Most people do not find that having the test is painful, but you might feel a bit uncomfortable - try to relax by taking slow, deep breaths. If it is painful, tell the person taking your test straight away, as they may be able to help.
We know that people can feel embarrassed about going for screening. All our sample takers (the people who take the screening tests) are used to people being embarrassed, but they have a lot of experience and see a lot of very different bodies. They will put you at your ease, give you privacy to get ready for your screening test and they will not judge or make comments. The person taking your test will just be glad that you have come for screening.
If you are due for a screening test then you should wait until 12 weeks after your baby is born to have your test. If you contact Cervical Screening Wales and let them know that you are pregnant and when your baby is due, they will send you another invitation after you have had your baby. It is really important that you remember to go for a screening test after your baby is born.
If you are being seen in a colposcopy clinic, it is very important to keep your appointments. Colposcopy examination can be done safely during pregnancy, but biopsies and treatments are usually delayed until afterward. If you have any worries, please contact the colposcopy clinic.
You cannot be tested during your period, so make sure you make an appointment before or after your period is due. If you have bleeding when it should not be happening such as bleeding after sex, between periods or after the menopause, you should see your doctor, even if you have had a recent test.
This depends on what type of contraception you are using, if any. Some methods of contraception can affect a cervical screening test result. These are-
· Barrier methods (e.g. condoms or a diaphragm)
· Lubricant jelly
If you use any of these methods, you should not have sex for at least 24 hours before having a cervical screening test. Otherwise, having sex should not affect your cervical screening result.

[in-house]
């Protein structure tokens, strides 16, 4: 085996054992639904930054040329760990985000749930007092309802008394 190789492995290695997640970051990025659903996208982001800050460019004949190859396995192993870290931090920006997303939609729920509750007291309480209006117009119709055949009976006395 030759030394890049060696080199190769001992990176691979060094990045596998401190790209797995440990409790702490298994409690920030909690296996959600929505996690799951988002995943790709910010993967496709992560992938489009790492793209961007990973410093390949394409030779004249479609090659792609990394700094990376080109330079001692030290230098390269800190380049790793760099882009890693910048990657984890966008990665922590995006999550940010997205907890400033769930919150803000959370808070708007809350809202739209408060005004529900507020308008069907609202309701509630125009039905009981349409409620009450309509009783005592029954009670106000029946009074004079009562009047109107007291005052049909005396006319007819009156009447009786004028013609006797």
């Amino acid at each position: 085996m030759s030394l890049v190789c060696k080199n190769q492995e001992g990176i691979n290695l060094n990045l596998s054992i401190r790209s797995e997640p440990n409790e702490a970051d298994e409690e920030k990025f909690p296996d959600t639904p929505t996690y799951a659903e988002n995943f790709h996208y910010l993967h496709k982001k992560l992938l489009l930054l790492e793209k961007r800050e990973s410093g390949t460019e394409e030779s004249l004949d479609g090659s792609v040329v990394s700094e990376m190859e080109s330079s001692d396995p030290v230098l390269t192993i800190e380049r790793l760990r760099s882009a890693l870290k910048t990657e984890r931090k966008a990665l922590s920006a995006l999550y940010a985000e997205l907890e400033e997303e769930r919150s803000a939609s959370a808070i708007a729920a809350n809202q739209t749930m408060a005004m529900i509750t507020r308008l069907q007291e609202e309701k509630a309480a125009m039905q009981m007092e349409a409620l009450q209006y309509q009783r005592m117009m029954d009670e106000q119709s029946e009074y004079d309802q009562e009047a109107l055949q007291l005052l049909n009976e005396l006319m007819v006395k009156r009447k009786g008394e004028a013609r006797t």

The evidence shows that if a person has not had sex, their risk of developing cervical cancer is very low, although the risk is ‘low risk’ not ‘no risk’. Human Papillomavirus (HPV), which causes at least 99.7% of cervical cancers, can be passed on by any sort of sexual contact. This includes:
· Penetrative sex
· Oral sex
· Genital touching
· Shared use of sex toys
You may wish to discuss having a test with your GP or practice nurse, to help you decide.
We know that some people may be worried that having a screening test before they have had sex may mean that they are no longer a virgin. However, it is only having had sex that means someone is no longer a virgin.
Yes. The virus that causes cervical cancer (HPV or human papillomavirus) can be passed between same-sex partners. HPV is passed on through skin-to-skin contact and some body fluids. So oral sex, transferring vaginal fluids on hands and fingers, or sharing sex toys, can all be ways of being exposed to HPV. For this reason, it is still advisable to be screened.
We advise that anyone who has ever had sexual contact should have screening until the age of 65, even if they only ever had one partner. This is because HPV (human papillomavirus), the virus that causes at least 99.7% of cervical cancers, can remain in the cervix for many years.
You will need to take off your underwear to have the test done. If you are wearing a skirt or dress, you would usually be able to keep that on.
As long as your cervical screening test is due and it is at least 12 weeks since your baby was born, you can go for your screening test. Breastfeeding does not affect your screening test. You may find having the test is a little uncomfortable. This is because breastfeeding can affect your hormone levels.